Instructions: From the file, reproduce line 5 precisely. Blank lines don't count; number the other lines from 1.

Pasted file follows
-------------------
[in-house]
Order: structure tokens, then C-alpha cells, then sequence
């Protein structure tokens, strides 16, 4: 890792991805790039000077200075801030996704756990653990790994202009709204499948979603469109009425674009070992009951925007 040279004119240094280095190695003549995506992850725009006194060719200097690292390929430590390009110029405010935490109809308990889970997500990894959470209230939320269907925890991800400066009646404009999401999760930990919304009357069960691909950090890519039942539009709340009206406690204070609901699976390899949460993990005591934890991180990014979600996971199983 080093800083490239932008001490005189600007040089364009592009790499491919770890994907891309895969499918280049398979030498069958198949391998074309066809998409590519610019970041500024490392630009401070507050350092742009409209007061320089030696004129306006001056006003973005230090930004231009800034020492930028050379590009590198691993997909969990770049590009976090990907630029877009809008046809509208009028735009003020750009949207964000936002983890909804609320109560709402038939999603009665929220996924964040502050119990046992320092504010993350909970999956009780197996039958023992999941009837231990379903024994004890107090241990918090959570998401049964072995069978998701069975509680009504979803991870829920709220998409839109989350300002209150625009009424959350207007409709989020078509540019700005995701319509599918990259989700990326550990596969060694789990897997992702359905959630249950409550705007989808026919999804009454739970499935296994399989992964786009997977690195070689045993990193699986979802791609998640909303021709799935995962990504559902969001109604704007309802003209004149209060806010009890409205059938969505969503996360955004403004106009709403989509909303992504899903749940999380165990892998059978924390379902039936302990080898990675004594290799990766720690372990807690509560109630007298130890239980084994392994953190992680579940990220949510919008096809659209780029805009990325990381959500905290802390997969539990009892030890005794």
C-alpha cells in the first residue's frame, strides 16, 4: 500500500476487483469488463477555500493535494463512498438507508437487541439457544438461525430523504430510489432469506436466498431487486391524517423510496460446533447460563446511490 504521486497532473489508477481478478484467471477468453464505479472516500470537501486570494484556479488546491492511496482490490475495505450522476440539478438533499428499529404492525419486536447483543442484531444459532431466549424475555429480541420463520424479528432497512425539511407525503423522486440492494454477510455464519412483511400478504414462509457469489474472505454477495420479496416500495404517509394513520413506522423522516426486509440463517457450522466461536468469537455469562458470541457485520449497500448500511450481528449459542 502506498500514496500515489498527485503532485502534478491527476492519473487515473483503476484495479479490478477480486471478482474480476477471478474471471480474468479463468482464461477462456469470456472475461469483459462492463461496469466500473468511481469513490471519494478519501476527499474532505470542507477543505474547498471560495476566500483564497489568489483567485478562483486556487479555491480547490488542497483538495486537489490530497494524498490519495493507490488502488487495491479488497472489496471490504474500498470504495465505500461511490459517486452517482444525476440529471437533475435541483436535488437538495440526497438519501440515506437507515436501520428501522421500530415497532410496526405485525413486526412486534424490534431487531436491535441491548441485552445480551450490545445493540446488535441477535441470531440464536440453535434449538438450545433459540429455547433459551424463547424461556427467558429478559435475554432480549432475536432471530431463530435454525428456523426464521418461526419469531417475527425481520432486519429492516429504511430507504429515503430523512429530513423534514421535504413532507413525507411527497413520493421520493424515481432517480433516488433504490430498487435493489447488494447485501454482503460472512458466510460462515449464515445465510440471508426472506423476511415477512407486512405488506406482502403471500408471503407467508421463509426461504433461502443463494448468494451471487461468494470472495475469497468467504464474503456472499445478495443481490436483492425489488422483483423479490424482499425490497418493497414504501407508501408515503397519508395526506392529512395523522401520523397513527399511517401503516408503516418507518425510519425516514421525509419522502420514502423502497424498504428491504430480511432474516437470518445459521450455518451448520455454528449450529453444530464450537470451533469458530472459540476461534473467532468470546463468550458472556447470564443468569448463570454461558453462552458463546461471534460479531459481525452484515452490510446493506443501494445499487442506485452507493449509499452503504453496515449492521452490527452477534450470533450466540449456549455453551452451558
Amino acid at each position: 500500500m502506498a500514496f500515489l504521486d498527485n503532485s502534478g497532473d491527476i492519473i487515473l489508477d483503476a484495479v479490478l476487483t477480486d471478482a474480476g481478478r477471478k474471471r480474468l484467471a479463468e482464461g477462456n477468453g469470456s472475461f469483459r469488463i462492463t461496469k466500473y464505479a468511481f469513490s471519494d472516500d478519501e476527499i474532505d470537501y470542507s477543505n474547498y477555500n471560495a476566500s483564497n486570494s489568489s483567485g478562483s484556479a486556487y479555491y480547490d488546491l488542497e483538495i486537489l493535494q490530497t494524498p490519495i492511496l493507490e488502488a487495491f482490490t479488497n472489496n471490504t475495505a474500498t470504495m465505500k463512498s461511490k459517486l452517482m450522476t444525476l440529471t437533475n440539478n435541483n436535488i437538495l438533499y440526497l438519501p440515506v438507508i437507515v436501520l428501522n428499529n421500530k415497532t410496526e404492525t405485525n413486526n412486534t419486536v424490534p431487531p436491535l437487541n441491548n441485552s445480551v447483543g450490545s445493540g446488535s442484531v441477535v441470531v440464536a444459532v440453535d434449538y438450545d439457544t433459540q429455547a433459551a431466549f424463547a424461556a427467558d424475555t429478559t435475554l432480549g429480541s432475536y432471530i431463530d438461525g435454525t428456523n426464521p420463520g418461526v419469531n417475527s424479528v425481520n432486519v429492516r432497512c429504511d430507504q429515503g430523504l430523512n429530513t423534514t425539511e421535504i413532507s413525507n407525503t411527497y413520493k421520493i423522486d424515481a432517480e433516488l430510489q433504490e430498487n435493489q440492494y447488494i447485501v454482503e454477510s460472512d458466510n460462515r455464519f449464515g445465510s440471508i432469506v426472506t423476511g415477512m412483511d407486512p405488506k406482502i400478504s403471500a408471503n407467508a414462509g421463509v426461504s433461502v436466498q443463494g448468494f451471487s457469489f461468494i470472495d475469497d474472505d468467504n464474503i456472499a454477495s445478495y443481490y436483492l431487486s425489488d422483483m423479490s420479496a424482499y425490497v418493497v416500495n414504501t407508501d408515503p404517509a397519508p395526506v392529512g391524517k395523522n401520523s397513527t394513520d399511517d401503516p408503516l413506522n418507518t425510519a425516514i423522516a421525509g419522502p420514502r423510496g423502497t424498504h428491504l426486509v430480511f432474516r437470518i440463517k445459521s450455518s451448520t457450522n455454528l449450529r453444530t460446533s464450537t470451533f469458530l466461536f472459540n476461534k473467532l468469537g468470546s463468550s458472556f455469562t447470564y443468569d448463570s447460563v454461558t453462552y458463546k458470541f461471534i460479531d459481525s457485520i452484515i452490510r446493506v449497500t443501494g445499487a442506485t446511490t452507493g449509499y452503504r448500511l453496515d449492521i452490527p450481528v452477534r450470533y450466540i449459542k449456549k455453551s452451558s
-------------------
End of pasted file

Amino acid at each position: 500500500m502506498a500514496f500515489l504521486d498527485n503532485s502534478g497532473d491527476i492519473i487515473l489508477d483503476a484495479v479490478l476487483t477480486d471478482a474480476g481478478r477471478k474471471r480474468l484467471a479463468e482464461g477462456n477468453g469470456s472475461f469483459r469488463i462492463t461496469k466500473y464505479a468511481f469513490s471519494d472516500d478519501e476527499i474532505d470537501y470542507s477543505n474547498y477555500n471560495a476566500s483564497n486570494s489568489s483567485g478562483s484556479a486556487y479555491y480547490d488546491l488542497e483538495i486537489l493535494q490530497t494524498p490519495i492511496l493507490e488502488a487495491f482490490t479488497n472489496n471490504t475495505a474500498t470504495m465505500k463512498s461511490k459517486l452517482m450522476t444525476l440529471t437533475n440539478n435541483n436535488i437538495l438533499y440526497l438519501p440515506v438507508i437507515v436501520l428501522n428499529n421500530k415497532t410496526e404492525t405485525n413486526n412486534t419486536v424490534p431487531p436491535l437487541n441491548n441485552s445480551v447483543g450490545s445493540g446488535s442484531v441477535v441470531v440464536a444459532v440453535d434449538y438450545d439457544t433459540q429455547a433459551a431466549f424463547a424461556a427467558d424475555t429478559t435475554l432480549g429480541s432475536y432471530i431463530d438461525g435454525t428456523n426464521p420463520g418461526v419469531n417475527s424479528v425481520n432486519v429492516r432497512c429504511d430507504q429515503g430523504l430523512n429530513t423534514t425539511e421535504i413532507s413525507n407525503t411527497y413520493k421520493i423522486d424515481a432517480e433516488l430510489q433504490e430498487n435493489q440492494y447488494i447485501v454482503e454477510s460472512d458466510n460462515r455464519f449464515g445465510s440471508i432469506v426472506t423476511g415477512m412483511d407486512p405488506k406482502i400478504s403471500a408471503n407467508a414462509g421463509v426461504s433461502v436466498q443463494g448468494f451471487s457469489f461468494i470472495d475469497d474472505d468467504n464474503i456472499a454477495s445478495y443481490y436483492l431487486s425489488d422483483m423479490s420479496a424482499y425490497v418493497v416500495n414504501t407508501d408515503p404517509a397519508p395526506v392529512g391524517k395523522n401520523s397513527t394513520d399511517d401503516p408503516l413506522n418507518t425510519a425516514i423522516a421525509g419522502p420514502r423510496g423502497t424498504h428491504l426486509v430480511f432474516r437470518i440463517k445459521s450455518s451448520t457450522n455454528l449450529r453444530t460446533s464450537t470451533f469458530l466461536f472459540n476461534k473467532l468469537g468470546s463468550s458472556f455469562t447470564y443468569d448463570s447460563v454461558t453462552y458463546k458470541f461471534i460479531d459481525s457485520i452484515i452490510r446493506v449497500t443501494g445499487a442506485t446511490t452507493g449509499y452503504r448500511l453496515d449492521i452490527p450481528v452477534r450470533y450466540i449459542k449456549k455453551s452451558s